The worst part was the fact that he refused to look at me.
I watched the rain that had collected on his glasses drop off the bottom of the frames and get stuck in his hair. They glinted in the street lights, and I hated myself for noticing these details because I knew they’d burn themselves in my memory. The wind blew my hair across my face, where it got stuck and remained plastered. My voice was aggregated and I wondered why I wasn’t crying. Some guttural sounds pushed out of me and a few tears fell, a parody of actual grief. I thought to myself that if he were to look at me he wouldn’t be able to tell what was tears and what was rain. And I wanted to laugh. I wanted to laugh in his face at this terrible mess. I wanted to laugh until we walked back to the car and went home.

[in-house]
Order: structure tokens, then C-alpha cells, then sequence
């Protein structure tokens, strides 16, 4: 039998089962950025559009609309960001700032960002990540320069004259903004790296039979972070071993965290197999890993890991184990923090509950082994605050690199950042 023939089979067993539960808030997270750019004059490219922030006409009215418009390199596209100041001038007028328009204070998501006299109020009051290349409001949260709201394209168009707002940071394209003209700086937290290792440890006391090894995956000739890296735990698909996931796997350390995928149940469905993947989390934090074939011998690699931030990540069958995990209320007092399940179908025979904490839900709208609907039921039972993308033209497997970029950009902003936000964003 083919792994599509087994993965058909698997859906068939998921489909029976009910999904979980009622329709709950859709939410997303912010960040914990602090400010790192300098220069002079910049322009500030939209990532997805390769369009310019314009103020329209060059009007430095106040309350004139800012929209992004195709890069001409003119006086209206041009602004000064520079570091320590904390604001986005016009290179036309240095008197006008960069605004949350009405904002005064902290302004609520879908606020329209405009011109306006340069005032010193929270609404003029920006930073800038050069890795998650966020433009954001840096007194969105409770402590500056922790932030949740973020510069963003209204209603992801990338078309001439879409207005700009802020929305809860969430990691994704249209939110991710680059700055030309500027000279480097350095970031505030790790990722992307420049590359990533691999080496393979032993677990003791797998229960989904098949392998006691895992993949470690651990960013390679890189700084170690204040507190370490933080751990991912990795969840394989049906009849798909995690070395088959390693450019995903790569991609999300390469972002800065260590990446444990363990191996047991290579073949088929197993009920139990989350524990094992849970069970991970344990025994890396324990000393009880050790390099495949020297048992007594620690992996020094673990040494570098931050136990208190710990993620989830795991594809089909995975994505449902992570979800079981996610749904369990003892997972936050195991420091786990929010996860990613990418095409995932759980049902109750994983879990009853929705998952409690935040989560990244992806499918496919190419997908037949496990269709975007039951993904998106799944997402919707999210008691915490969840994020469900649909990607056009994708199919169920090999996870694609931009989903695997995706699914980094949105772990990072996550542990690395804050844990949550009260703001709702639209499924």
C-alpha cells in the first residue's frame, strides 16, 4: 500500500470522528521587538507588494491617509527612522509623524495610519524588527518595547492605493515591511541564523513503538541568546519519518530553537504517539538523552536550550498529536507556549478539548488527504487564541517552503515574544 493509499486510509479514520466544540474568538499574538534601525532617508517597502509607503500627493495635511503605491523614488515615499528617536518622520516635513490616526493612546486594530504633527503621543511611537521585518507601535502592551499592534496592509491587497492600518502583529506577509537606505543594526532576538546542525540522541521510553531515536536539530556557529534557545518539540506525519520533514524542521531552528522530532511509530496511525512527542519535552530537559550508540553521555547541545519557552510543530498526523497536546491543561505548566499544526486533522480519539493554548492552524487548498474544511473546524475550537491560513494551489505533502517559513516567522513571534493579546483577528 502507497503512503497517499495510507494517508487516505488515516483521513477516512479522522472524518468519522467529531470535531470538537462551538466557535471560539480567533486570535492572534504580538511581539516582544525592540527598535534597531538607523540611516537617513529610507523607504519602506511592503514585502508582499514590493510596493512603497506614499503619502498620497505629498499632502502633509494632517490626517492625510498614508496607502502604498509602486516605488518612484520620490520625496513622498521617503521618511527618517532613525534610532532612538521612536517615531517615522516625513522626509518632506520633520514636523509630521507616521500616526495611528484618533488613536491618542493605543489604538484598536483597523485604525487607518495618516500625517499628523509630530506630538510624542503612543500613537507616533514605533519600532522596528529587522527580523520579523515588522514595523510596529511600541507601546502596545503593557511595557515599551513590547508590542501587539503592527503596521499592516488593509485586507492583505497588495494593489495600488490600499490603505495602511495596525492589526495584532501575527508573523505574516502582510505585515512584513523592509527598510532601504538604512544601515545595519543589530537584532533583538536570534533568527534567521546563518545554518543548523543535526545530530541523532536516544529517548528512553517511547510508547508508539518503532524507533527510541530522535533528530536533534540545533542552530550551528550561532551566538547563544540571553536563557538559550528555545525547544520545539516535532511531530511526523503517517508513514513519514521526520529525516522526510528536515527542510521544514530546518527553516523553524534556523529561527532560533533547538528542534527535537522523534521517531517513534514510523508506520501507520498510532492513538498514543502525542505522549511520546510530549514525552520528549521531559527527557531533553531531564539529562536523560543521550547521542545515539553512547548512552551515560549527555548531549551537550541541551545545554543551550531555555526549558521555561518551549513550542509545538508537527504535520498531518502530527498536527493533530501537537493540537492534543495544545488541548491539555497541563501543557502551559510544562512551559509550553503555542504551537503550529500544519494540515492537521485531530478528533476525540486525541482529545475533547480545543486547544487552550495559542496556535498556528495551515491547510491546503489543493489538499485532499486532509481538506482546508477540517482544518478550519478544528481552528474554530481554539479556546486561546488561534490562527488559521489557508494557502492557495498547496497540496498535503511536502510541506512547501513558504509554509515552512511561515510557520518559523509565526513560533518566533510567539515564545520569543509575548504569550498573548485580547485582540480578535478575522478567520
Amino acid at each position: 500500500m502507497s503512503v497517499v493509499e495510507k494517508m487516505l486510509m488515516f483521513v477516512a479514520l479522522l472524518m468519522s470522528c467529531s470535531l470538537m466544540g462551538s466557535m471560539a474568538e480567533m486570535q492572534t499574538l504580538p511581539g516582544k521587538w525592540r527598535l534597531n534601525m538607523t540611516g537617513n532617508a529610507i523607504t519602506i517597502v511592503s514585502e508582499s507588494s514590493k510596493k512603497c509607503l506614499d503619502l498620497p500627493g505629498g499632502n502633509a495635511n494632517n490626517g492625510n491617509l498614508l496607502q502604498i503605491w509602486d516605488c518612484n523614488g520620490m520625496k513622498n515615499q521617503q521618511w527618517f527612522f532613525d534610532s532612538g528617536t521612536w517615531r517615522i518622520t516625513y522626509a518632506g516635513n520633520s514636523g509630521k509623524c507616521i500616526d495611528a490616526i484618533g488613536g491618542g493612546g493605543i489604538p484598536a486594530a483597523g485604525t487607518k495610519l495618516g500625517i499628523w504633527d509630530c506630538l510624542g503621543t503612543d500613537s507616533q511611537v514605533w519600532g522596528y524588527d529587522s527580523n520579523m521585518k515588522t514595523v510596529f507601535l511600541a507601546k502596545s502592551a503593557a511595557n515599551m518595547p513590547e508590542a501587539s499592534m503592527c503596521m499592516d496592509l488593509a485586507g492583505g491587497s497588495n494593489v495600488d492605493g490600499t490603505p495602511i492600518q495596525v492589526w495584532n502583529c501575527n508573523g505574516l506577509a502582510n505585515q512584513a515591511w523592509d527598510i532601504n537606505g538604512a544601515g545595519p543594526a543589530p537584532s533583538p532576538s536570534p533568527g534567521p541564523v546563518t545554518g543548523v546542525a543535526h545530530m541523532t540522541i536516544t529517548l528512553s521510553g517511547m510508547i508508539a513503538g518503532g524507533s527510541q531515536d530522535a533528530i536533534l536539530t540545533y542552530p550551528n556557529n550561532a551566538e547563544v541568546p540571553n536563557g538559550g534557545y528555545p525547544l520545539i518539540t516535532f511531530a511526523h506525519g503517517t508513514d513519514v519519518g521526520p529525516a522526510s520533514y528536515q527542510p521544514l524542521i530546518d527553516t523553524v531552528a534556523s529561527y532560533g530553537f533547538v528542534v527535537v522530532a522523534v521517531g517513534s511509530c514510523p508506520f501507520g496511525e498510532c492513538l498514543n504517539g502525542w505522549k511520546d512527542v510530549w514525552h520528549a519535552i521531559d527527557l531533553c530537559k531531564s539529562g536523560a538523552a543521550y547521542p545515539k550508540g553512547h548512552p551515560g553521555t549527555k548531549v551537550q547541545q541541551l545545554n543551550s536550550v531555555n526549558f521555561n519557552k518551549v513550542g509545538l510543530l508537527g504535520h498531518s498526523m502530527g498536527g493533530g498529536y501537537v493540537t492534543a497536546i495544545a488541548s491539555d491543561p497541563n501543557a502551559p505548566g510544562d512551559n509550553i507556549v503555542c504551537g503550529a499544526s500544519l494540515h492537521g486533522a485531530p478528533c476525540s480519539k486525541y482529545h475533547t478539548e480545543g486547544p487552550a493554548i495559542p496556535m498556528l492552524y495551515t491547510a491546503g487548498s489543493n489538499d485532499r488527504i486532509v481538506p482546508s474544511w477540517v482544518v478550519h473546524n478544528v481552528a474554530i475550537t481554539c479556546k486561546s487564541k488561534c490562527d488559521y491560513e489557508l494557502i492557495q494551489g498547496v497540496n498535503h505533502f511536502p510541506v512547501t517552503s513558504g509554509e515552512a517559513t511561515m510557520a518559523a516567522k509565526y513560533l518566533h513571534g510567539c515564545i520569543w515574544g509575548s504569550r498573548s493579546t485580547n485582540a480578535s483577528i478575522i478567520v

In the car, he asked me to stay the night.
My white sneakers were soaked through and flecked with mud from walking in the rain. I took them off, and there was a small circle of blood where the stiff canvas had rubbed my skin raw. I asked him for a band-aid. He sat on the floor in front of me and took my ankle in his hands. He gently smoothed the plastic over my skin and I knew it would be okay again. A peace offering.
We went to bed. I wanted to kiss him, but I just put my head on his chest and let his fingers run over my back until we fell asleep. I’ve thought about it every day.